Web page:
1. Population Health Care

Occupational health nurses can also help businesses address workforce population health by developing company-wide initiatives. Through routine screenings and onsite observations, nurses can determine if a workforce has high levels of chronic conditions or increased risk of developing conditions like hypertension or obesity. They can then implement educational programs to help the entire workforce improve its health, from weight programs that promote exercise and healthy eating habits to mental health programs that promote mindfulness and stress reduction. An onsite occupational health nurse uniquely understands the common concerns affecting the majority of a specific workforce and can help businesses develop programs tailored to their health needs. This dedicated, personalized care is key to ensuring employees feel cared for by their employer and stay at their healthiest, allowing for more productive and motivated workers.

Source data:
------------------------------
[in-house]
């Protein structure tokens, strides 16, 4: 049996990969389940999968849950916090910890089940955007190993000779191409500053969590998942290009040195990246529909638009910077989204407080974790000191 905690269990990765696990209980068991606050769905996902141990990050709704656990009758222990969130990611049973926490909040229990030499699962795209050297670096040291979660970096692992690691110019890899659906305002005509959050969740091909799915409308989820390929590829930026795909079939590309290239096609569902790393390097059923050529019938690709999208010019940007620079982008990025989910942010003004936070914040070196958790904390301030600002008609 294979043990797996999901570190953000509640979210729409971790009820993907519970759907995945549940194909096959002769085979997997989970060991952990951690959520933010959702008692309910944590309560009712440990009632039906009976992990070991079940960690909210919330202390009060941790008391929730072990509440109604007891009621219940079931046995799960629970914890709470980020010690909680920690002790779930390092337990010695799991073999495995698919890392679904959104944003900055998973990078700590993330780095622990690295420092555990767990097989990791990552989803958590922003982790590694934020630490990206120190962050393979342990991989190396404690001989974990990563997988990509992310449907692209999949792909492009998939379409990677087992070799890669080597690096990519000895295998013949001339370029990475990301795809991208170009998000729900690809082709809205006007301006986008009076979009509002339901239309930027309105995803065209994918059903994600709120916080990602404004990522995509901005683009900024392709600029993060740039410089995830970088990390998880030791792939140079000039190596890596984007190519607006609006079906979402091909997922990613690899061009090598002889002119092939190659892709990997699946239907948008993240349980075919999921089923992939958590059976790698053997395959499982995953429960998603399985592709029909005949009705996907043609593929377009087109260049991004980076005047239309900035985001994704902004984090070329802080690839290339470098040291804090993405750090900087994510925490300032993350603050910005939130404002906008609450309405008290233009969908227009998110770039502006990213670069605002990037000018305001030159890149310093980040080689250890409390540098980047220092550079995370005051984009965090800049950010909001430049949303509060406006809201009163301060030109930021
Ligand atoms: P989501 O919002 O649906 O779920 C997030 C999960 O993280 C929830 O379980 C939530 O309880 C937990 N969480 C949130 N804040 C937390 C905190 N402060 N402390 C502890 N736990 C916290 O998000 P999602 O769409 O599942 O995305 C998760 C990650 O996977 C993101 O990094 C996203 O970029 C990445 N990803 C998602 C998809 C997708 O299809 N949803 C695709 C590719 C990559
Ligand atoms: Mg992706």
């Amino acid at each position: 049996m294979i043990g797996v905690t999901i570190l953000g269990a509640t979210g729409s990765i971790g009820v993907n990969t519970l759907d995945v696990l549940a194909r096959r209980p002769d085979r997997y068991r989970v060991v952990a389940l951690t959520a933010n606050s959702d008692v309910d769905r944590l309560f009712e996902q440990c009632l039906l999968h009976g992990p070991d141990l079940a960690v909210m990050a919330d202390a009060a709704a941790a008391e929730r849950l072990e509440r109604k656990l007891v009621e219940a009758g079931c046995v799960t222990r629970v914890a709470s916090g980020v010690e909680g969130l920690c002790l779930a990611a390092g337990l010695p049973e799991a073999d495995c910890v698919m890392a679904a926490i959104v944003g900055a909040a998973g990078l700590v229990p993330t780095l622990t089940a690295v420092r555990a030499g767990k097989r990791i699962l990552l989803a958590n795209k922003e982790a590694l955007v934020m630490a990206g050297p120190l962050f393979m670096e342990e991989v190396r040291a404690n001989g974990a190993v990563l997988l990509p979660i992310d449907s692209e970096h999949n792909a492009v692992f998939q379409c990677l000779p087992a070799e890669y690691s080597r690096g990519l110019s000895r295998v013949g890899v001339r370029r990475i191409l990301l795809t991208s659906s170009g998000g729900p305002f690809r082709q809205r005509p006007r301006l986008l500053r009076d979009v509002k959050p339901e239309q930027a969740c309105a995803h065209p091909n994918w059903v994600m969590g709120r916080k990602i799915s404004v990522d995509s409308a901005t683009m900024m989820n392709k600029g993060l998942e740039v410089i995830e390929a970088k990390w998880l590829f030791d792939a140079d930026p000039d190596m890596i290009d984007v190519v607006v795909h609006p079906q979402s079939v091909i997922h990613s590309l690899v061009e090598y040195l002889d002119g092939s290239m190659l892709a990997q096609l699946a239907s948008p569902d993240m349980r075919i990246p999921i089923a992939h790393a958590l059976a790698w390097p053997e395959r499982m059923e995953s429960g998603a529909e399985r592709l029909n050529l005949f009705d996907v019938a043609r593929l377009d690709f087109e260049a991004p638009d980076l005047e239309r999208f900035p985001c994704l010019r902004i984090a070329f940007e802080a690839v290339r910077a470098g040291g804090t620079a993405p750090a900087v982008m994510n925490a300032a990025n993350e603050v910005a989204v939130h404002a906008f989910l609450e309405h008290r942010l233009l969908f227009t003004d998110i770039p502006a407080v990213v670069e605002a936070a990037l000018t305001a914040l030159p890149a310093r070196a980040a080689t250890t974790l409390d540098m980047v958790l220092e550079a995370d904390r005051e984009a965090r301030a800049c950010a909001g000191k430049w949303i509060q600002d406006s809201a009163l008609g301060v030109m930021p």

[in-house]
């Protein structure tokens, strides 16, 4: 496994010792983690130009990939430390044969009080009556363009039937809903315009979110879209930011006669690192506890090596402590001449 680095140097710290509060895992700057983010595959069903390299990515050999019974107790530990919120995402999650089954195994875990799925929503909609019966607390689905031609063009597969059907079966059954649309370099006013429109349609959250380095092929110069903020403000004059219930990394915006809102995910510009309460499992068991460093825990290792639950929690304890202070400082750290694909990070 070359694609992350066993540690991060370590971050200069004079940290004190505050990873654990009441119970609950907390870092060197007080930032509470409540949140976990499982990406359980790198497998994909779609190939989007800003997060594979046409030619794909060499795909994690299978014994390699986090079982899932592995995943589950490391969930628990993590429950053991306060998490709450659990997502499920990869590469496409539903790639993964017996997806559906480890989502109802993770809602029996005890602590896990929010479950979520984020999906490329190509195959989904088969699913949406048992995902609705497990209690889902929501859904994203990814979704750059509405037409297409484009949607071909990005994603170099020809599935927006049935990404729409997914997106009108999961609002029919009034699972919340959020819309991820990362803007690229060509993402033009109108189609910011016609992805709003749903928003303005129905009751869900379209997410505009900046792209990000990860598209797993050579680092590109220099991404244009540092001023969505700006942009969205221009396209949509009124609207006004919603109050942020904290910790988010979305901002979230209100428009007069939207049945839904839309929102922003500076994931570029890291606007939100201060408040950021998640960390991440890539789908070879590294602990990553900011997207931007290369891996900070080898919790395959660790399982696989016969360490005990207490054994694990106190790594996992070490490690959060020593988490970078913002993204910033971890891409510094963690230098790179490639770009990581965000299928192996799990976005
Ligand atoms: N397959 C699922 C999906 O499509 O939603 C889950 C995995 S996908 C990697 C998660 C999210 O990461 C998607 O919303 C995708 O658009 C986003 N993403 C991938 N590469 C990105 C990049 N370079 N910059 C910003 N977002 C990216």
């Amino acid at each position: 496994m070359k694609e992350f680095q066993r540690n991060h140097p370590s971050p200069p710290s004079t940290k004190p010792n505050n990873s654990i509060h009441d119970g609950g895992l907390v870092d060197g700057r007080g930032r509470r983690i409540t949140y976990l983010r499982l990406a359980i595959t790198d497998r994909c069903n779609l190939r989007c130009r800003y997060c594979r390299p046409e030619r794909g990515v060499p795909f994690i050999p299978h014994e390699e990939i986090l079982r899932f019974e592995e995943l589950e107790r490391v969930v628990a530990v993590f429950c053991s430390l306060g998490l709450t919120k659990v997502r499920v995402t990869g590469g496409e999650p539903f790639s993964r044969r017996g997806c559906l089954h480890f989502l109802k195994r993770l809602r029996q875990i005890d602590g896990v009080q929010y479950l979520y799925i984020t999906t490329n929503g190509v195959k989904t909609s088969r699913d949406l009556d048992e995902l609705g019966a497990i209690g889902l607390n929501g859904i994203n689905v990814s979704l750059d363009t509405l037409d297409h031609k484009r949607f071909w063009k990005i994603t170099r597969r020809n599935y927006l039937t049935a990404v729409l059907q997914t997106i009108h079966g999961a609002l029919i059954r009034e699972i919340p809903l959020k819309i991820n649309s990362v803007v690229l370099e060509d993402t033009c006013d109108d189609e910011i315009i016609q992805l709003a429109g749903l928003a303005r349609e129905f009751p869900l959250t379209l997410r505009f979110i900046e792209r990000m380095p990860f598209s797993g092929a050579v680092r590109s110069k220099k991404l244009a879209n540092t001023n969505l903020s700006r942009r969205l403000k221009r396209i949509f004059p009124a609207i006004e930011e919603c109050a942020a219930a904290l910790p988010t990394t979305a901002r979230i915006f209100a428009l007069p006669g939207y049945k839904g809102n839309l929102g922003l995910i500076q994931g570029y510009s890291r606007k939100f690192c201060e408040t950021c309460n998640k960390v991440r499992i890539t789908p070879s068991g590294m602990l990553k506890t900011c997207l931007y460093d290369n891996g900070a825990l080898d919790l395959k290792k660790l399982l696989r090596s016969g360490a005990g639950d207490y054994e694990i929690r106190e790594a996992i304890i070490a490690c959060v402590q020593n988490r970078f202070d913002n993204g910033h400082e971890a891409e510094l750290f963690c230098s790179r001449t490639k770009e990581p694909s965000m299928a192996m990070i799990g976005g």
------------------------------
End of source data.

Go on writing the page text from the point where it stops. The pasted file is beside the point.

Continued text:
Staying On Top of the Occupational Health Landscape

Health and safety are constantly evolving. Organizations are charged with staying on top of the health care needs of their workforce, otherwise, it could mean higher rates of injury, absenteeism and turnover. On-the-ground support from occupational health nurses is key to not only implementing and complying with safety standards but to maintaining a healthy workforce. Today’s occupational health nurses wear many hats. From case manager to COVID-19 coordinator to personal nurse, occupational health nurses are no longer a should-have for businesses. They are a must-have strategic partner.

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OH&S Digital Edition

  • OHS Magazine Digital Edition - September 2022